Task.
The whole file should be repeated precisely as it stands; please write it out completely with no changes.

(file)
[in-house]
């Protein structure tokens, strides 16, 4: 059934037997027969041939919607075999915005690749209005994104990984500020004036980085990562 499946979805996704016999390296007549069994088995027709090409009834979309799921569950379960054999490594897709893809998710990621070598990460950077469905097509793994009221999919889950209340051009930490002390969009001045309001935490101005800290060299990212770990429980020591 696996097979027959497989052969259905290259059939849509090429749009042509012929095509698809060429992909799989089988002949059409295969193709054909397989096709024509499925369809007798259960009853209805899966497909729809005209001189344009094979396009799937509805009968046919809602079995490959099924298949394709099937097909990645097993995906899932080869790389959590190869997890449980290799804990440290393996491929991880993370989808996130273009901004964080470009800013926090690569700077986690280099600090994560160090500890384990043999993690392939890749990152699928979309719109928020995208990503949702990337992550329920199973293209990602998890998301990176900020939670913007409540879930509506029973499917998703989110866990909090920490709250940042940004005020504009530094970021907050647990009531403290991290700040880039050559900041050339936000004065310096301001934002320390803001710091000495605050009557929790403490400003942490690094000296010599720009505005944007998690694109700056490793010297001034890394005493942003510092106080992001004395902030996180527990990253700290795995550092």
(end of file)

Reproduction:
[in-house]
């Protein structure tokens, strides 16, 4: 059934037997027969041939919607075999915005690749209005994104990984500020004036980085990562 499946979805996704016999390296007549069994088995027709090409009834979309799921569950379960054999490594897709893809998710990621070598990460950077469905097509793994009221999919889950209340051009930490002390969009001045309001935490101005800290060299990212770990429980020591 696996097979027959497989052969259905290259059939849509090429749009042509012929095509698809060429992909799989089988002949059409295969193709054909397989096709024509499925369809007798259960009853209805899966497909729809005209001189344009094979396009799937509805009968046919809602079995490959099924298949394709099937097909990645097993995906899932080869790389959590190869997890449980290799804990440290393996491929991880993370989808996130273009901004964080470009800013926090690569700077986690280099600090994560160090500890384990043999993690392939890749990152699928979309719109928020995208990503949702990337992550329920199973293209990602998890998301990176900020939670913007409540879930509506029973499917998703989110866990909090920490709250940042940004005020504009530094970021907050647990009531403290991290700040880039050559900041050339936000004065310096301001934002320390803001710091000495605050009557929790403490400003942490690094000296010599720009505005944007998690694109700056490793010297001034890394005493942003510092106080992001004395902030996180527990990253700290795995550092």